• p. 371: “Her name had been Margery, and he had written a perfervid panegyric to her.” – very fervent; extremely ardent; impassioned.
  • p. 471: “By simple chance, they stumbled upon William’s tent first, and he invited Balcarres to join him in a glass of negus before bed.” – a beverage made of wine and hot water, with sugar, nutmeg, and lemon.
  • p. 498: “I was walking slowly across the field, conducting a mental triage – the man on the stretcher there was going to die, probably before nightfall; I could here the rales of his breathing from six feet away – when I caught sight of movement on the cabin’s porch.” – an abnormal crackling or rattling sound heard upon auscultation of the chest, caused by disease or congestion of the lungs.
  • p. 510: “Denny’s stomach echoed mine, rumbling with a series of great borborygmi.” – a rumbling or gurgling sound caused by the movement of gas in the intestines. (There’s a word for that? That’s excellent.)
  • p. 515: “Jamie had told him about his wife’s experiments with the substance, with a full account of the amazing operation she had performed on a young boy, he rendered completely senseless as she opened his abdomen, removed an offending organ, and sewed him back together. After which the child was right as a grig, apparently.” – a cricket or grasshopper, a small or young eel, or a lively person.
  • p. 569-70: “He had met Simon Fraser of Balnain two or three times, but when they were both lads in the Highlands – Simon was a few years younger, and Jamie’s vague memories of a small, round, cheerful wee lad who trotted after the older boys, waving a shinty stick taller than himself, had nothing in common with the stout, solid man who rose now in his stirrups, calling out and brandishing his sword, attempting to rally his panicked troops by sheer force of personality.” – a Scotch game resembling hockey.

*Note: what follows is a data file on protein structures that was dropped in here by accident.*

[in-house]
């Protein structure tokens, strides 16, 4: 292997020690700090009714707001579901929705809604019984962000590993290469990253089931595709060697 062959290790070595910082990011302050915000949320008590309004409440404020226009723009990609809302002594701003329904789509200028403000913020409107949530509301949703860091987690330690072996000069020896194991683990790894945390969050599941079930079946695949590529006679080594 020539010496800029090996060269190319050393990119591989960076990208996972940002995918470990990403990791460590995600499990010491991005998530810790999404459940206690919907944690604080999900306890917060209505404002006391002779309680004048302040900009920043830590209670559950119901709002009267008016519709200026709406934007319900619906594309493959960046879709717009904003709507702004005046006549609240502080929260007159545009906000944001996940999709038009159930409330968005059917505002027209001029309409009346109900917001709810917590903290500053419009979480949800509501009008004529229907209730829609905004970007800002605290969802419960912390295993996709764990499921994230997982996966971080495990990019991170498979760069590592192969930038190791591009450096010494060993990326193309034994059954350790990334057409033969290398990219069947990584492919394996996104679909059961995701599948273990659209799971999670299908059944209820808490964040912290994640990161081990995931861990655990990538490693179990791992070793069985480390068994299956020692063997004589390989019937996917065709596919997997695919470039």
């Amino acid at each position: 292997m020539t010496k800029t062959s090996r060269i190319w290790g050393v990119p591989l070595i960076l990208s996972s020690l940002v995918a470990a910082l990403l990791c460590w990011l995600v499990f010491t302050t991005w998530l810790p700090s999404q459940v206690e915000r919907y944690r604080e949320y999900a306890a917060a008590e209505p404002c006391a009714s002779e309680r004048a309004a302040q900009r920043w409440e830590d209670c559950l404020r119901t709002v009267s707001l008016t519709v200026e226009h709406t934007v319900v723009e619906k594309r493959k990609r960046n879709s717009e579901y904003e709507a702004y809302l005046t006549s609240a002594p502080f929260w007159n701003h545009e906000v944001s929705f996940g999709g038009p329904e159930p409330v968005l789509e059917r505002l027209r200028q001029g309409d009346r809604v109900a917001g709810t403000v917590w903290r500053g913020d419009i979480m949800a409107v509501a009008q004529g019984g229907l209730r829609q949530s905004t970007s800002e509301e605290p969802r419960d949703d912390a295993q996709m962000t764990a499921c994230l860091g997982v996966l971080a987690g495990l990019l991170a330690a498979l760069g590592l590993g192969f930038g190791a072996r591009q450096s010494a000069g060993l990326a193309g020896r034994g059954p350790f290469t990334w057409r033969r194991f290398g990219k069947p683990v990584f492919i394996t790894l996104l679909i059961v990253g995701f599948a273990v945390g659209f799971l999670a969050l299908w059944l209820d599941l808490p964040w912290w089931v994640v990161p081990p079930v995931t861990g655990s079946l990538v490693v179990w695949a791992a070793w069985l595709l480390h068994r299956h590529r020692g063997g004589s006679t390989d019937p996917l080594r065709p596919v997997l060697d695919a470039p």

• p. 573: “He scrabbled with his feet clawing for purchase on the logs of the abatis, got one hand through a gap and onto a log, but lost his grip on the flaking bark and fell back, landing bruisingly on his rifle and knocking out his wind.” – an obstacle or barricade of trees with bent or sharpened branches directed toward an enemy.
  • p. 586: ““Some do. What of it?” I said, taking a good grip on my spurtle and staring him down.” – a stick used to stir porridge.
  • p. 594: “Slowly, slowly, he put out a hand to her, the fingers moving without his will, slowly, as though to guddle a trout.” – to catch (fish) by groping with the hands, as under rocks or along a riverbank.
  • p. 602: ““Ever heard of coup de foudre, Sassenach? It didna take me more than one good look at you.”” – love at first sight.
  • p. 634: “One dealt mostly with cases of venereal disease, another was an accoucher, and the third was plainly a quacksalver of the worst sort.” – a person who assists during childbirth, esp. an obstetrician; a quack doctor.
  • p. 640: “Possibly we could acquire a fresh bridie from a street vendor, I thought, hastening in Jamie’s wake.” – a Scottish pastry made of minced beef, sometimes with onions and spices, placed on rolled-out pastry, folded into a semi-circular shape, and finally baked in an oven.
  • p. 641: “Applied externally, it is emollient, relaxing, and discutient, and greatly promotes suppuration.” – causing dispersal or disappearance of a pathological accumulation.
  • p. 650: “I had a fresh quire of good-quality paper.” – a set of 24 uniform sheets of paper.
  • p. 674: ““And now ye come back from America, fardeled up like an English popinjay.”” – No idea.
  • p. 691: ““You said it was important, aye? So we’ll have the negroamaro.”” – a red wine grape variety native to southern Italy.